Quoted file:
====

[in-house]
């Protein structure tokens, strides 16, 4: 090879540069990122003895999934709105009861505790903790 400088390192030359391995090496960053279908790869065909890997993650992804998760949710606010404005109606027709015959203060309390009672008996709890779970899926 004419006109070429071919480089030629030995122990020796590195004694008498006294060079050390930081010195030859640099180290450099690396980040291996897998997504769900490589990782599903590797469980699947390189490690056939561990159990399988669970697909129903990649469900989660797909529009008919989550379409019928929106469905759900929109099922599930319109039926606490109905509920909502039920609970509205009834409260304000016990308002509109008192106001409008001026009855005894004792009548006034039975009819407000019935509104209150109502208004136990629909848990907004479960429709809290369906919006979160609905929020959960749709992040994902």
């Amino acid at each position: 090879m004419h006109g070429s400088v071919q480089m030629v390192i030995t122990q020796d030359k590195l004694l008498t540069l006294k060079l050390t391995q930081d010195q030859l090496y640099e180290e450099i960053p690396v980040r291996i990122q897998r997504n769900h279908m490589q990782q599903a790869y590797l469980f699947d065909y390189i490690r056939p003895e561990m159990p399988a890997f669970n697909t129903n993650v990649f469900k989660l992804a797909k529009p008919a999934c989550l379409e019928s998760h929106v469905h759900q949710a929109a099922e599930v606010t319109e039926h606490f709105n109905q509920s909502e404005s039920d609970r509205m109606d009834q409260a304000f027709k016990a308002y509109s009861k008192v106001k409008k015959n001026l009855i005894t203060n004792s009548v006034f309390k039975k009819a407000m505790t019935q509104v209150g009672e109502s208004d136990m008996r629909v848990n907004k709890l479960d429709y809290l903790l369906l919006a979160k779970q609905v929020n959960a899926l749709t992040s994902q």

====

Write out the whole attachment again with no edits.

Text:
[in-house]
């Protein structure tokens, strides 16, 4: 090879540069990122003895999934709105009861505790903790 400088390192030359391995090496960053279908790869065909890997993650992804998760949710606010404005109606027709015959203060309390009672008996709890779970899926 004419006109070429071919480089030629030995122990020796590195004694008498006294060079050390930081010195030859640099180290450099690396980040291996897998997504769900490589990782599903590797469980699947390189490690056939561990159990399988669970697909129903990649469900989660797909529009008919989550379409019928929106469905759900929109099922599930319109039926606490109905509920909502039920609970509205009834409260304000016990308002509109008192106001409008001026009855005894004792009548006034039975009819407000019935509104209150109502208004136990629909848990907004479960429709809290369906919006979160609905929020959960749709992040994902």
């Amino acid at each position: 090879m004419h006109g070429s400088v071919q480089m030629v390192i030995t122990q020796d030359k590195l004694l008498t540069l006294k060079l050390t391995q930081d010195q030859l090496y640099e180290e450099i960053p690396v980040r291996i990122q897998r997504n769900h279908m490589q990782q599903a790869y590797l469980f699947d065909y390189i490690r056939p003895e561990m159990p399988a890997f669970n697909t129903n993650v990649f469900k989660l992804a797909k529009p008919a999934c989550l379409e019928s998760h929106v469905h759900q949710a929109a099922e599930v606010t319109e039926h606490f709105n109905q509920s909502e404005s039920d609970r509205m109606d009834q409260a304000f027709k016990a308002y509109s009861k008192v106001k409008k015959n001026l009855i005894t203060n004792s009548v006034f309390k039975k009819a407000m505790t019935q509104v209150g009672e109502s208004d136990m008996r629909v848990n907004k709890l479960d429709y809290l903790l369906l919006a979160k779970q609905v929020n959960a899926l749709t992040s994902q």